The Minister of Agriculture and Rural development, Akinwunmi Adeshina has asked Nigerians to disregard rumours making the rounds in some quarters that cassava consumption is not healthy for diabetic patients.
The Minister, who disclosed this while addressing journalists in Abuja, said adding cassava to bread will not in any way affect the health of Nigerians.
“The statement credited to some, that cassava consumption is not good for those with diabetes is wholesomely untrue, scientifically baseless, and it’s a deliberate attempt to misinform Nigerians,” Mr Adeshina said.
The Minister quoted the President of the Nutrition Society of Nigeria, Ignatius Onimawo as saying “Adding cassava flour will not increase the glycemic index of bread, it will not aggravate diabetes. In fact, it will lower diabetes. The glycemic index of wheat flour is higher than that of cassava. It is only whole wheat bread, that is to say wheat flour with the brand intact that has a lower glycemic index.”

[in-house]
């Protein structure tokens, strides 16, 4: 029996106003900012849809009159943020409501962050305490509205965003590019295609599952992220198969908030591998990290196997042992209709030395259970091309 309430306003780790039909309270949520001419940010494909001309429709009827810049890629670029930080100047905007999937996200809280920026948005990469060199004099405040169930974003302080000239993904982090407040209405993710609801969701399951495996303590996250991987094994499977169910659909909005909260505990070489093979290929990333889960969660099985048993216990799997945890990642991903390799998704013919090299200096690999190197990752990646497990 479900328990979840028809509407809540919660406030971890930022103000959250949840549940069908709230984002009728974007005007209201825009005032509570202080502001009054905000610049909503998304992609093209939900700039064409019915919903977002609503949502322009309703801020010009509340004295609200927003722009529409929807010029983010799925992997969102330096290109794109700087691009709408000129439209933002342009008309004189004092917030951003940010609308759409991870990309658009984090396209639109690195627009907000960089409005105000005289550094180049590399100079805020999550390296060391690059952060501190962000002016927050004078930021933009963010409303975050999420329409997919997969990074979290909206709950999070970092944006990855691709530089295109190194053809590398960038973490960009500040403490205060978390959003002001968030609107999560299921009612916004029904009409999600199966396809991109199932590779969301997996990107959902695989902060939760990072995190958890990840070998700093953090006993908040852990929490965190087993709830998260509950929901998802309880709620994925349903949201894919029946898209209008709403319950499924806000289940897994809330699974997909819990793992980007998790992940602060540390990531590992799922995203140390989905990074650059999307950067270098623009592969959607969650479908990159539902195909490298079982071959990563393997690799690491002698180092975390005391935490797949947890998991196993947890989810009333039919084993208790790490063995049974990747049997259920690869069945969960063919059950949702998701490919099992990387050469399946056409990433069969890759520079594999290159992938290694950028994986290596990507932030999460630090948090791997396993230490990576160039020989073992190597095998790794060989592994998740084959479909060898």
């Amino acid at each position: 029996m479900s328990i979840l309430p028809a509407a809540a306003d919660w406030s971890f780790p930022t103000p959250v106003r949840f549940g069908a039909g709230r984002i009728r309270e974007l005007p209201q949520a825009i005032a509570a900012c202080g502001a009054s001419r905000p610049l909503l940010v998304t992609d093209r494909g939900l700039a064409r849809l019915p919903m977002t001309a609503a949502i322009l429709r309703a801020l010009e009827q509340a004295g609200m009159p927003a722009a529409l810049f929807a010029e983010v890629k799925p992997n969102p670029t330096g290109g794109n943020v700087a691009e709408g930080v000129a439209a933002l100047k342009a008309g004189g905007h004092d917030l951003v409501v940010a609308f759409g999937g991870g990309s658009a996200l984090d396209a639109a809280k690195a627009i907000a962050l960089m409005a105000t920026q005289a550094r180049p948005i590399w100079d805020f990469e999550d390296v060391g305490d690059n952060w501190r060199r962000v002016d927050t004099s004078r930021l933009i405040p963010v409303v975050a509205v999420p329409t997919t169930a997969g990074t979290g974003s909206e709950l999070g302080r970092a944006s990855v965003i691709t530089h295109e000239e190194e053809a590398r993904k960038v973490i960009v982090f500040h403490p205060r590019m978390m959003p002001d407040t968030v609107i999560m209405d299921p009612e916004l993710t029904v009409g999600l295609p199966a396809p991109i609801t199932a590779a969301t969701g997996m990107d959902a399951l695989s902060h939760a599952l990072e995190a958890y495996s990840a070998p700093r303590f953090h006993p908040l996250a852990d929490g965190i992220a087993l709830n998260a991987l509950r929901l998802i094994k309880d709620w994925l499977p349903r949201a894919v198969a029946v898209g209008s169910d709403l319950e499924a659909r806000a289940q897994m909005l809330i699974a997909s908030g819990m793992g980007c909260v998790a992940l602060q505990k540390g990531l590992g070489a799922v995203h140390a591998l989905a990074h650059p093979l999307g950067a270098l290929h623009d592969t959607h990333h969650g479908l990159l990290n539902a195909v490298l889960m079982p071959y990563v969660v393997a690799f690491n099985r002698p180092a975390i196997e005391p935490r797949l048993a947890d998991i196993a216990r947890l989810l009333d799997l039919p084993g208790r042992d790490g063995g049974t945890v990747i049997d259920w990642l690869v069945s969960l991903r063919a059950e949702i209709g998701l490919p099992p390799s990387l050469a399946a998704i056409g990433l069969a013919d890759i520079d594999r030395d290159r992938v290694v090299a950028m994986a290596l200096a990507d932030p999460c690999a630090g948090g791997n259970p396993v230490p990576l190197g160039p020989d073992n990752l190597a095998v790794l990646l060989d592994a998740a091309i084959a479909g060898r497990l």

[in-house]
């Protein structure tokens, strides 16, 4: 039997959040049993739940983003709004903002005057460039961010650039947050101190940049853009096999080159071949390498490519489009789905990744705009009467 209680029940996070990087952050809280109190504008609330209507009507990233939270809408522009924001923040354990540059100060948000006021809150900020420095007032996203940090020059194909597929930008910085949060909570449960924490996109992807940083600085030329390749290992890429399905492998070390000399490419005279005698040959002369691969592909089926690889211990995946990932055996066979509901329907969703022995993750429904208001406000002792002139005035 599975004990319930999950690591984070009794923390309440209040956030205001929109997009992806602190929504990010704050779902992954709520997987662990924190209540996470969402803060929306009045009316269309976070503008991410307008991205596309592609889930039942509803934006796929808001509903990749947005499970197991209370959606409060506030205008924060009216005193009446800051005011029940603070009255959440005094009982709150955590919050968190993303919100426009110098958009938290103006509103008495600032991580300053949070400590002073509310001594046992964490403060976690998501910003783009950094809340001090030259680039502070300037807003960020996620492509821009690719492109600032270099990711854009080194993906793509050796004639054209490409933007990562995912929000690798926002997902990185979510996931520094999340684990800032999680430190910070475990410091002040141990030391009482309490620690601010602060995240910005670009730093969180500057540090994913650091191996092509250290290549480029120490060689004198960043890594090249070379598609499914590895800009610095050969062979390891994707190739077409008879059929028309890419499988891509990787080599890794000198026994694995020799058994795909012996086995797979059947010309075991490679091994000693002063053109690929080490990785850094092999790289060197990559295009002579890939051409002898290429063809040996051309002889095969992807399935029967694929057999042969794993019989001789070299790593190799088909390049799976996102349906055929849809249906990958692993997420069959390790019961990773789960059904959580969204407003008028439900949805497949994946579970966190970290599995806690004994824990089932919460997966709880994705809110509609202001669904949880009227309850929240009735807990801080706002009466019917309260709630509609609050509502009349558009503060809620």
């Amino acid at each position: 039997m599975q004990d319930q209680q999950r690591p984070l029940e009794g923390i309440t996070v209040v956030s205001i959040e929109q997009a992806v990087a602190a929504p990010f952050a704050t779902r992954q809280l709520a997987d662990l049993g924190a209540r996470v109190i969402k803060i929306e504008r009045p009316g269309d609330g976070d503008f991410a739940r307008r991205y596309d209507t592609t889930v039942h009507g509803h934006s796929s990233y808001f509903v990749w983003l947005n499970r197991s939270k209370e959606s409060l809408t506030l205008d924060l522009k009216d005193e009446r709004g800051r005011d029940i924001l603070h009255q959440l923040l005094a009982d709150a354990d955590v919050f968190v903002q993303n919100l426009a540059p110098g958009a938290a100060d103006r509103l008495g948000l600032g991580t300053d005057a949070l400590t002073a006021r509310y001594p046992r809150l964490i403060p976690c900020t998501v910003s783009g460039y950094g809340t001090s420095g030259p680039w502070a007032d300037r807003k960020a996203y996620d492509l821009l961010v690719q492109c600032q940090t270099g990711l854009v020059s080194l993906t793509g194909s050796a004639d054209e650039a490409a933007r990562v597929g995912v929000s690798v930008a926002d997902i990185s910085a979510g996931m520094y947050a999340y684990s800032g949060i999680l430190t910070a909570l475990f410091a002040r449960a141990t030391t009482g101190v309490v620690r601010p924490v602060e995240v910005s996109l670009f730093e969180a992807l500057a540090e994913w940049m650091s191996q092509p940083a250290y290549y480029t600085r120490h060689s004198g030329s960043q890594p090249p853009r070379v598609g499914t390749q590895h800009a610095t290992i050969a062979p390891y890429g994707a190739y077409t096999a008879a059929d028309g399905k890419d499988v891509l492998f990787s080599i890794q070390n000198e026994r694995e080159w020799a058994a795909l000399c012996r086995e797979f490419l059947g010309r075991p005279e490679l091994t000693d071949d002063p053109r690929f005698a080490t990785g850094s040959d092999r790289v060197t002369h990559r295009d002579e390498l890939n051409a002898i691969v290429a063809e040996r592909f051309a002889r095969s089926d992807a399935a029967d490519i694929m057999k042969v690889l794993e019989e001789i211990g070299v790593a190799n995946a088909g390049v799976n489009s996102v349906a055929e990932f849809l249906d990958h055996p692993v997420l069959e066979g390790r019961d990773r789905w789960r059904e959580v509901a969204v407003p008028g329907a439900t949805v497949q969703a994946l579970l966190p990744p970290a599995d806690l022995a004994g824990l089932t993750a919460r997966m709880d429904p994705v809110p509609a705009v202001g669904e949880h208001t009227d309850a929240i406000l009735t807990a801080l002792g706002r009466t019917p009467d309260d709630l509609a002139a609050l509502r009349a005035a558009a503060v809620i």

Mr Adeshina said that the statement that about 20 -30 percent or more of Nigerians are diabetic is “totally misleading”.
“According to the nutrition experts, the percentage of Nigerians suffering from diabetes has been on the increase but not to the alarming figures that are said to be something as high as 45 percent,” he said.
He said no national survey has been conducted to determine the actual prevalence of diabetes in Nigeria.
The Minister said that the Federal Government is willing to transform the nation’s economy through an increase in cassava production which currently stands at forty million tonnes annually.
He said that the nation is also doing all it can to stop the importation of wheat put at $635 billion dollars.
A member of the House of Representatives, Peter Edeh (PDP, Edo), who led an opposition against the bill during a debate on a bill titled: “A bill for an act to provide for the mandatory inclusion of cassava in the production of all flour in Nigeria and for other matters connected therewith,” on Wednesday, argued that compelling manufacturers of flour to include cassava would amount to compelling Nigerians to eat products that may be injurious to their health.
“30 to 40 per cent of Nigerians are diabetic and it will be unfair to compel them to eat cassava products since most diabetic patients are barred from consuming foods such as cassava,” he had said.